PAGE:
Most of the campsites, boat launches and trailheads that draw people from the valley to the mountains near Oakridge are closed. Many local businesses are shuttered, at least for now. The steady stream of cars that normally flows through the town has thinned to a trickle.
But on recent sunny days, a crowd of cars has been parking outside Lion Mountain Bakery. People sit in their vehicles, order takeout from the bakery and listen to local musician Broken Horn sing and play guitar in front of his van.
He was playing old country and rock ‘n’ roll songs for tips in the café until Gov. Kate Brown’s executive order shut down the bakery for everything besides takeout. Broken Horn, a Native American man who prefers to go by his native name, moved to Oakridge a few months ago and lives out of his van.
“When this virus thing happened, I couldn’t make any money, so I decided to start playing outside,” he says.
Since April 9, Broken Horn has been playing outside the bakery from noon to 2 pm Thursdays, Fridays and Saturdays — the only days the business is open right now.
“I’m really fortunate,” he says. “I get to play outside, and I’m doing what I like to do.”
Broken Horn is remaining optimistic about the situation. But Oakridge, a recreation destination on Hwy 58 about 30 minutes west of Willamette Pass, relies on tourism, and people haven’t been coming to the town during the coronavirus crisis. Many local businesses will struggle this season, Oakridge Mayor Kathy Holston says.
“Right about now is the time when we see more tourism come in,” she says. “And they really rely on that, so it’s been a big hit.”
This isn’t the first time Oakridge has had to cope with economic catastrophe. The town prospered with the logging industry into the 1980s. Two lumber mills kept many residents employed. But by 1990, the logging industry had crashed and both mills were closed. Since then, Oakridge has had to reinvent itself as a mountain tourism town to keep afloat.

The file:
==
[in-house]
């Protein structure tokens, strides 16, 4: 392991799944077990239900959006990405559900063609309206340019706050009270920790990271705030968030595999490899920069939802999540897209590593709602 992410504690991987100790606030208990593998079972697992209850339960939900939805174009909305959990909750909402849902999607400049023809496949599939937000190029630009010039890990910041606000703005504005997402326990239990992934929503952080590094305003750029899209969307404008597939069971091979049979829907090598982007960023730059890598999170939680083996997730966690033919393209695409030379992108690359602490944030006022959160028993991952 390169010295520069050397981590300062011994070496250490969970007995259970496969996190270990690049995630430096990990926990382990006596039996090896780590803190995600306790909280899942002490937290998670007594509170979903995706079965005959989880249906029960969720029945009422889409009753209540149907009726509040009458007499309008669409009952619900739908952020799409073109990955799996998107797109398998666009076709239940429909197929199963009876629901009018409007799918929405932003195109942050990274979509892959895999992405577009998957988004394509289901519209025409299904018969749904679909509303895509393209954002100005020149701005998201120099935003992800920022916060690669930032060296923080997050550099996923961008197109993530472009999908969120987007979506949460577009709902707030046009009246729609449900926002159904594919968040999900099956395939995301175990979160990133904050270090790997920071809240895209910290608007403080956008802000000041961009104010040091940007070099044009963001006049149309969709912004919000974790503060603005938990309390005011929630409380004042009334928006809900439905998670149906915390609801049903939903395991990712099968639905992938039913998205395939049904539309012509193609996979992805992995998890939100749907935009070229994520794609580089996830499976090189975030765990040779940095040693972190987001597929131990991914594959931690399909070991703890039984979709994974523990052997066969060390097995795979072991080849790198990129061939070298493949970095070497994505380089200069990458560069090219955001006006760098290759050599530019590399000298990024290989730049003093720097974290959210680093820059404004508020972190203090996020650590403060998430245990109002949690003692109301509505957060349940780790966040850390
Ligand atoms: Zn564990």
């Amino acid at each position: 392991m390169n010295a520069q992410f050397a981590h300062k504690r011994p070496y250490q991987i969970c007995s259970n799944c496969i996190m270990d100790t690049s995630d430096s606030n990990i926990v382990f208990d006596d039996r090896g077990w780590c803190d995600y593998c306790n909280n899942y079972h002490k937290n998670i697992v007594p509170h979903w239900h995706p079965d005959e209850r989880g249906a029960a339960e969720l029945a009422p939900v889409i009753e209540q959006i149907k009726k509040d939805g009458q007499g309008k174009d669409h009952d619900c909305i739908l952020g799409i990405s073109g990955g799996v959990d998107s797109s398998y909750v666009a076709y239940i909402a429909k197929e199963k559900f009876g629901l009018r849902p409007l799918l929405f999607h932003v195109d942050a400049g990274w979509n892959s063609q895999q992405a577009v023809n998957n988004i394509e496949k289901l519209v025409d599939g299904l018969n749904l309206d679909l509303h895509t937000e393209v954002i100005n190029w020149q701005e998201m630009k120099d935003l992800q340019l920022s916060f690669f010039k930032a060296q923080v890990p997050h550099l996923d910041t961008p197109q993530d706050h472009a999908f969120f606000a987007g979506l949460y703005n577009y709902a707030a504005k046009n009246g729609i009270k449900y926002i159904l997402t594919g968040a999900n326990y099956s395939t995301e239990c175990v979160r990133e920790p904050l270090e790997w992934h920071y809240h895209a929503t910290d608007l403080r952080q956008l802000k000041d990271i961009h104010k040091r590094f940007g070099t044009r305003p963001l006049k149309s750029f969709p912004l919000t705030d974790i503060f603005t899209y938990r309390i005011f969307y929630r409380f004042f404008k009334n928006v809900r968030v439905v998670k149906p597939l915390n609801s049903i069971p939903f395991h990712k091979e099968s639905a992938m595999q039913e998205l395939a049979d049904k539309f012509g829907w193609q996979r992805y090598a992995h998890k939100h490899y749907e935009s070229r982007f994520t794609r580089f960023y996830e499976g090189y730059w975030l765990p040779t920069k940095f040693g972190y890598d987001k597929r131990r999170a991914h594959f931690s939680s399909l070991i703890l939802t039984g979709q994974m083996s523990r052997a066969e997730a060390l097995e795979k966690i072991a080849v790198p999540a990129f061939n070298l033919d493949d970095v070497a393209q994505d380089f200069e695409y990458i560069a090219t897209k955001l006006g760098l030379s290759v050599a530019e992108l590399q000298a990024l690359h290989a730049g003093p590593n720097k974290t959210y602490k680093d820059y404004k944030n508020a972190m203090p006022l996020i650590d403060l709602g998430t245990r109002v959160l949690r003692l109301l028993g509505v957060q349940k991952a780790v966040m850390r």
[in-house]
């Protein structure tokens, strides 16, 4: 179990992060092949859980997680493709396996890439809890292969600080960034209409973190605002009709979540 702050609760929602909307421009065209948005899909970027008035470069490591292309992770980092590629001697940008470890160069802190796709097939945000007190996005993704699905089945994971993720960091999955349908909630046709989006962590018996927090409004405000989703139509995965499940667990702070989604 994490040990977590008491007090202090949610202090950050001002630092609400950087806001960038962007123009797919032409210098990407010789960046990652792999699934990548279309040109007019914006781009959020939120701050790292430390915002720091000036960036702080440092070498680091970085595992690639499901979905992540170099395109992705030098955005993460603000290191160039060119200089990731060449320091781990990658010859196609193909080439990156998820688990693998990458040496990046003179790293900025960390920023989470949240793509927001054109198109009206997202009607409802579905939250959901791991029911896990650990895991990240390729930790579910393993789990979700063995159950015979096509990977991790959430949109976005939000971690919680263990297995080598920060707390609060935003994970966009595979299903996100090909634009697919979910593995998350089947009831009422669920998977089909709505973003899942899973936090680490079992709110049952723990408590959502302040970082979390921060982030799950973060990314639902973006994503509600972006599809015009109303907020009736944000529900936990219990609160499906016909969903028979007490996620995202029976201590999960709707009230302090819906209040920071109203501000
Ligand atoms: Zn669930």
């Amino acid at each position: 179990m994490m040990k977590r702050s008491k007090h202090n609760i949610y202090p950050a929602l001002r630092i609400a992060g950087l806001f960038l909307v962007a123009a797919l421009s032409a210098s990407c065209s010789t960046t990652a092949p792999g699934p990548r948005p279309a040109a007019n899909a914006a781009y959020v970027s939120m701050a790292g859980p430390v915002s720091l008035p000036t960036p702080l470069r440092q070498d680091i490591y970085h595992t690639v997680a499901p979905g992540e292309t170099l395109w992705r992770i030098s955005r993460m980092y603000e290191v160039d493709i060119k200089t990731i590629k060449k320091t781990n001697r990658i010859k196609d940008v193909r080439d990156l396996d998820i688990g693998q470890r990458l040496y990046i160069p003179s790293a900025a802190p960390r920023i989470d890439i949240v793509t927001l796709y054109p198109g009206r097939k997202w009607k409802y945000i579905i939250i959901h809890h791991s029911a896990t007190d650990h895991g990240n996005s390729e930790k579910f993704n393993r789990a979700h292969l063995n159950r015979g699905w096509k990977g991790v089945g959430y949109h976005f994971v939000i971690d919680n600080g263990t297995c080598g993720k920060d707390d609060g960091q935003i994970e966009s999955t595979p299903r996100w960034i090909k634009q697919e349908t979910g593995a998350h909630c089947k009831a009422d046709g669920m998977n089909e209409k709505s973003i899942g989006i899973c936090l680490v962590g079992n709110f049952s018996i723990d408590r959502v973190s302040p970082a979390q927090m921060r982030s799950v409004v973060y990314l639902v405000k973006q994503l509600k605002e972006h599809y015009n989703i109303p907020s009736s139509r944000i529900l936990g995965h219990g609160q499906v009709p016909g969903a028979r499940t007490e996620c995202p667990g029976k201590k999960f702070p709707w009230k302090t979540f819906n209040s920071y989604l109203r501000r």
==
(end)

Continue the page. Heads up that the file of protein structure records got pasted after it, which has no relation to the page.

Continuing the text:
The last line of Holston’s email signature reads: “Mountain Bike Capital of the Northwest.”
Nevertheless, Holston is asking people not to visit Oakridge for now. There have been no cases of COVID-19 in Oakridge that she knows of, and she wants to keep her community from being exposed.
Holston says if people come to recreate on the trails and dispersed camping sites still open in the area, she’s asking that they stay self-contained and avoid local businesses.
Lion Mountain Bakery, where Broken Horn plays, is a business that’s been seriously affected by the drop in tourism.
Owner Jacqui Lomont has been selling takeout and pre-orders of baked goods since the executive order shut down regular business. But she’s had to reduce her work to only 12 hours a week. She worries whether her business will make it through the crisis.
“I have great local support — there’s no question about that,” Lomont says. “But because I’m on the highway, a lot of my business would normally come from people traveling through town to go skiing or mountain biking or boating or hiking.”
She says she tried to apply for an emergency federal government loan for small businesses, but the money ran out before she got her application in. Lomont says it’s hard to keep up with the latest information on how to apply for federal money, and she isn’t counting on getting any.
“I feel like every day, I start from scratch,” she says.
Holston says the Oakridge/Westfir Chamber of Commerce has been calling small businesses to try to help during this time. There’s a list of resources for businesses on its website. She says the Oregon Regional Accelerator and Innovation Network, an organization that helps small businesses, has been holding weekly teleconferences for business owners in the Oakridge area.
But the mayor recognizes things will be difficult for businesses in Oakridge, and getting federal loans has been hard.
Holston says she thinks Oakridge will bounce back once things reopen. She says she will push hard to bring visitors and money back to the town when the time comes.
“I don’t think we’ll do just fine, but I do think we will get by, and we’re going to work together to help one another to do the best they can,” Holston says.